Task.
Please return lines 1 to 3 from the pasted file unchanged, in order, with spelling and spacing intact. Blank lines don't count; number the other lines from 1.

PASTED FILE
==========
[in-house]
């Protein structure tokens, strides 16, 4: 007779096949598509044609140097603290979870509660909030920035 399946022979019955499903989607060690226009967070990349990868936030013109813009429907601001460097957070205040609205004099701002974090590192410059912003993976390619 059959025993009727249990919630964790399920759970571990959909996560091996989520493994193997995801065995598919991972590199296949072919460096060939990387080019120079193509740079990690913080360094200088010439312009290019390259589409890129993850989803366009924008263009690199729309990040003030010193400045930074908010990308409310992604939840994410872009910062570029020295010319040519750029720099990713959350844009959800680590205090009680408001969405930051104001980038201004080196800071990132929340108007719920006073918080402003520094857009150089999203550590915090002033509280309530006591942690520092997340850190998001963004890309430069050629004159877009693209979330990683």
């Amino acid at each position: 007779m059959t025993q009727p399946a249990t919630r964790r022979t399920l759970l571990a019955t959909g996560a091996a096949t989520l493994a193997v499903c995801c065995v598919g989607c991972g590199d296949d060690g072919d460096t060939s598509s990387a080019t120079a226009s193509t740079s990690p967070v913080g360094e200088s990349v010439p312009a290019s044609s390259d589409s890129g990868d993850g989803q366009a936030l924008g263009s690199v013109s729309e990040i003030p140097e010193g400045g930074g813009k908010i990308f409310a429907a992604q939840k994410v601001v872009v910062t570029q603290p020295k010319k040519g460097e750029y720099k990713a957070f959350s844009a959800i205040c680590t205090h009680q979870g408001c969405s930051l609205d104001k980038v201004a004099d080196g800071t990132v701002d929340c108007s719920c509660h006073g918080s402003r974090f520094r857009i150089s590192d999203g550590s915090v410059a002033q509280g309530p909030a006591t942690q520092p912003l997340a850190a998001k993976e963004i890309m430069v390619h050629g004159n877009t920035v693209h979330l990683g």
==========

[in-house]
């Protein structure tokens, strides 16, 4: 007779096949598509044609140097603290979870509660909030920035 399946022979019955499903989607060690226009967070990349990868936030013109813009429907601001460097957070205040609205004099701002974090590192410059912003993976390619 059959025993009727249990919630964790399920759970571990959909996560091996989520493994193997995801065995598919991972590199296949072919460096060939990387080019120079193509740079990690913080360094200088010439312009290019390259589409890129993850989803366009924008263009690199729309990040003030010193400045930074908010990308409310992604939840994410872009910062570029020295010319040519750029720099990713959350844009959800680590205090009680408001969405930051104001980038201004080196800071990132929340108007719920006073918080402003520094857009150089999203550590915090002033509280309530006591942690520092997340850190998001963004890309430069050629004159877009693209979330990683």
């Amino acid at each position: 007779m059959t025993q009727p399946a249990t919630r964790r022979t399920l759970l571990a019955t959909g996560a091996a096949t989520l493994a193997v499903c995801c065995v598919g989607c991972g590199d296949d060690g072919d460096t060939s598509s990387a080019t120079a226009s193509t740079s990690p967070v913080g360094e200088s990349v010439p312009a290019s044609s390259d589409s890129g990868d993850g989803q366009a936030l924008g263009s690199v013109s729309e990040i003030p140097e010193g400045g930074g813009k908010i990308f409310a429907a992604q939840k994410v601001v872009v910062t570029q603290p020295k010319k040519g460097e750029y720099k990713a957070f959350s844009a959800i205040c680590t205090h009680q979870g408001c969405s930051l609205d104001k980038v201004a004099d080196g800071t990132v701002d929340c108007s719920c509660h006073g918080s402003r974090f520094r857009i150089s590192d999203g550590s915090v410059a002033q509280g309530p909030a006591t942690q520092p912003l997340a850190a998001k993976e963004i890309m430069v390619h050629g004159n877009t920035v693209h979330l990683g």